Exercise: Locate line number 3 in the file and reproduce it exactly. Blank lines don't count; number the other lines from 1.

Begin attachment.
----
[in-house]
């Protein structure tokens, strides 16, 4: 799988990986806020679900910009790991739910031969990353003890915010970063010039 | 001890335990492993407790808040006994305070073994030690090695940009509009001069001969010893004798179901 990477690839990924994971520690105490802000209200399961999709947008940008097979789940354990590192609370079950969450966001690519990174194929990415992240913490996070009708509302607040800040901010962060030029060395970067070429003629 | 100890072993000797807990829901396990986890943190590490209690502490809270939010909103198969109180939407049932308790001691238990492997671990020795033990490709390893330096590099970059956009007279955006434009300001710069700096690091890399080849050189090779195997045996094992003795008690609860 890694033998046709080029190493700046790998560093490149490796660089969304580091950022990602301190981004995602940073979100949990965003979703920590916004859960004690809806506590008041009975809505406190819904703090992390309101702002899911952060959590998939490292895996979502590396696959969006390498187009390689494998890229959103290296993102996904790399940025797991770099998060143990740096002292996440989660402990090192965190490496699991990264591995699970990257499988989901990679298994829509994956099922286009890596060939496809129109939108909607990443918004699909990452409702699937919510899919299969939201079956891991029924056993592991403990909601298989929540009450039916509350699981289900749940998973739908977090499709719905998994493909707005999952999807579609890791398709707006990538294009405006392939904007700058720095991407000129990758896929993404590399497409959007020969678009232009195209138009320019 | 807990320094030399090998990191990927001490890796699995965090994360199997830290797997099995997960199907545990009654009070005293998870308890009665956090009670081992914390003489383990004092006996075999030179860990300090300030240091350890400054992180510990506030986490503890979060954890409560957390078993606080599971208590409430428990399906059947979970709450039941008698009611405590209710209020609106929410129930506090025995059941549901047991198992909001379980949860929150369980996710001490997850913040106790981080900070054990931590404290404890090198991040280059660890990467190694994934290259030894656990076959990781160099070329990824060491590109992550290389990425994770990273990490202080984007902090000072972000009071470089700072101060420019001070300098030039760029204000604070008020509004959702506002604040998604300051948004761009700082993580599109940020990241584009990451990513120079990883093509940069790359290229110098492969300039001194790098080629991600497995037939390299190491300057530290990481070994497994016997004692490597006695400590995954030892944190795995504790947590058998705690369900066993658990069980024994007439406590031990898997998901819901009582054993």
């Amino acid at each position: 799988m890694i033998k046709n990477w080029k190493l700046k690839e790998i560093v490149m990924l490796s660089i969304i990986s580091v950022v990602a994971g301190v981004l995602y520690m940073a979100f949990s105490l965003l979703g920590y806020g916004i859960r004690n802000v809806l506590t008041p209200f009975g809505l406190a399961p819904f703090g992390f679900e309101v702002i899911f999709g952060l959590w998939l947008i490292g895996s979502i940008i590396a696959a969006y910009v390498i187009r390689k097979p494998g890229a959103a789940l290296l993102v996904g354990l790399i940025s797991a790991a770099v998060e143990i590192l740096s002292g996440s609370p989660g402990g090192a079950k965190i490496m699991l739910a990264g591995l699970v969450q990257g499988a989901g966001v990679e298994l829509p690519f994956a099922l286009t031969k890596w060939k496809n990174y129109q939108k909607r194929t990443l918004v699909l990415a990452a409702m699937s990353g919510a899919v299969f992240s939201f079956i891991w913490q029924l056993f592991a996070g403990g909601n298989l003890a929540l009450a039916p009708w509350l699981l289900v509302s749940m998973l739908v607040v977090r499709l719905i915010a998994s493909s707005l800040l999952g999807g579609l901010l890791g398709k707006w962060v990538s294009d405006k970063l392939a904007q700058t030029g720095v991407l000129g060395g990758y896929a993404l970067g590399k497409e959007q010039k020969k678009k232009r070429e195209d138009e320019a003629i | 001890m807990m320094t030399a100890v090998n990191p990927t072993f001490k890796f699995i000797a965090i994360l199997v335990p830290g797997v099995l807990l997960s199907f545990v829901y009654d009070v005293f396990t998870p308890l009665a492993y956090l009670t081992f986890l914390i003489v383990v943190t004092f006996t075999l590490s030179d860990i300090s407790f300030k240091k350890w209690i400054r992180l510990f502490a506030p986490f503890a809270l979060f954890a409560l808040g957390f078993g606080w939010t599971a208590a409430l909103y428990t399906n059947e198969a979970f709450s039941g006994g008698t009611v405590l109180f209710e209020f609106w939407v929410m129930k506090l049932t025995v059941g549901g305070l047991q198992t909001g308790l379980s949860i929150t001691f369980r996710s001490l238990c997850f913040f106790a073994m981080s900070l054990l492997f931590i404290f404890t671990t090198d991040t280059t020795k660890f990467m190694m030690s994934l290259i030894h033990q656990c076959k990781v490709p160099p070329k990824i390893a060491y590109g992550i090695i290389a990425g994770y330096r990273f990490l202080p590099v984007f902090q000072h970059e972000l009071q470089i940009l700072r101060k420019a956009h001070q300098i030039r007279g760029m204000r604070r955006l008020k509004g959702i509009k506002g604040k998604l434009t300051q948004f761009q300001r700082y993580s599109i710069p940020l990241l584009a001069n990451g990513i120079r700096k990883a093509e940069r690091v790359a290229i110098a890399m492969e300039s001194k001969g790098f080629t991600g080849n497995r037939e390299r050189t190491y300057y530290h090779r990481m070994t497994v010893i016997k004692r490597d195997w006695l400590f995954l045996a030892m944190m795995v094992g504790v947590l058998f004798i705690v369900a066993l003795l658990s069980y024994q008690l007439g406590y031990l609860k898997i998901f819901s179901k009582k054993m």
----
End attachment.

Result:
């Amino acid at each position: 799988m890694i033998k046709n990477w080029k190493l700046k690839e790998i560093v490149m990924l490796s660089i969304i990986s580091v950022v990602a994971g301190v981004l995602y520690m940073a979100f949990s105490l965003l979703g920590y806020g916004i859960r004690n802000v809806l506590t008041p209200f009975g809505l406190a399961p819904f703090g992390f679900e309101v702002i899911f999709g952060l959590w998939l947008i490292g895996s979502i940008i590396a696959a969006y910009v390498i187009r390689k097979p494998g890229a959103a789940l290296l993102v996904g354990l790399i940025s797991a790991a770099v998060e143990i590192l740096s002292g996440s609370p989660g402990g090192a079950k965190i490496m699991l739910a990264g591995l699970v969450q990257g499988a989901g966001v990679e298994l829509p690519f994956a099922l286009t031969k890596w060939k496809n990174y129109q939108k909607r194929t990443l918004v699909l990415a990452a409702m699937s990353g919510a899919v299969f992240s939201f079956i891991w913490q029924l056993f592991a996070g403990g909601n298989l003890a929540l009450a039916p009708w509350l699981l289900v509302s749940m998973l739908v607040v977090r499709l719905i915010a998994s493909s707005l800040l999952g999807g579609l901010l890791g398709k707006w962060v990538s294009d405006k970063l392939a904007q700058t030029g720095v991407l000129g060395g990758y896929a993404l970067g590399k497409e959007q010039k020969k678009k232009r070429e195209d138009e320019a003629i | 001890m807990m320094t030399a100890v090998n990191p990927t072993f001490k890796f699995i000797a965090i994360l199997v335990p830290g797997v099995l807990l997960s199907f545990v829901y009654d009070v005293f396990t998870p308890l009665a492993y956090l009670t081992f986890l914390i003489v383990v943190t004092f006996t075999l590490s030179d860990i300090s407790f300030k240091k350890w209690i400054r992180l510990f502490a506030p986490f503890a809270l979060f954890a409560l808040g957390f078993g606080w939010t599971a208590a409430l909103y428990t399906n059947e198969a979970f709450s039941g006994g008698t009611v405590l109180f209710e209020f609106w939407v929410m129930k506090l049932t025995v059941g549901g305070l047991q198992t909001g308790l379980s949860i929150t001691f369980r996710s001490l238990c997850f913040f106790a073994m981080s900070l054990l492997f931590i404290f404890t671990t090198d991040t280059t020795k660890f990467m190694m030690s994934l290259i030894h033990q656990c076959k990781v490709p160099p070329k990824i390893a060491y590109g992550i090695i290389a990425g994770y330096r990273f990490l202080p590099v984007f902090q000072h970059e972000l009071q470089i940009l700072r101060k420019a956009h001070q300098i030039r007279g760029m204000r604070r955006l008020k509004g959702i509009k506002g604040k998604l434009t300051q948004f761009q300001r700082y993580s599109i710069p940020l990241l584009a001069n990451g990513i120079r700096k990883a093509e940069r690091v790359a290229i110098a890399m492969e300039s001194k001969g790098f080629t991600g080849n497995r037939e390299r050189t190491y300057y530290h090779r990481m070994t497994v010893i016997k004692r490597d195997w006695l400590f995954l045996a030892m944190m795995v094992g504790v947590l058998f004798i705690v369900a066993l003795l658990s069980y024994q008690l007439g406590y031990l609860k898997i998901f819901s179901k009582k054993m």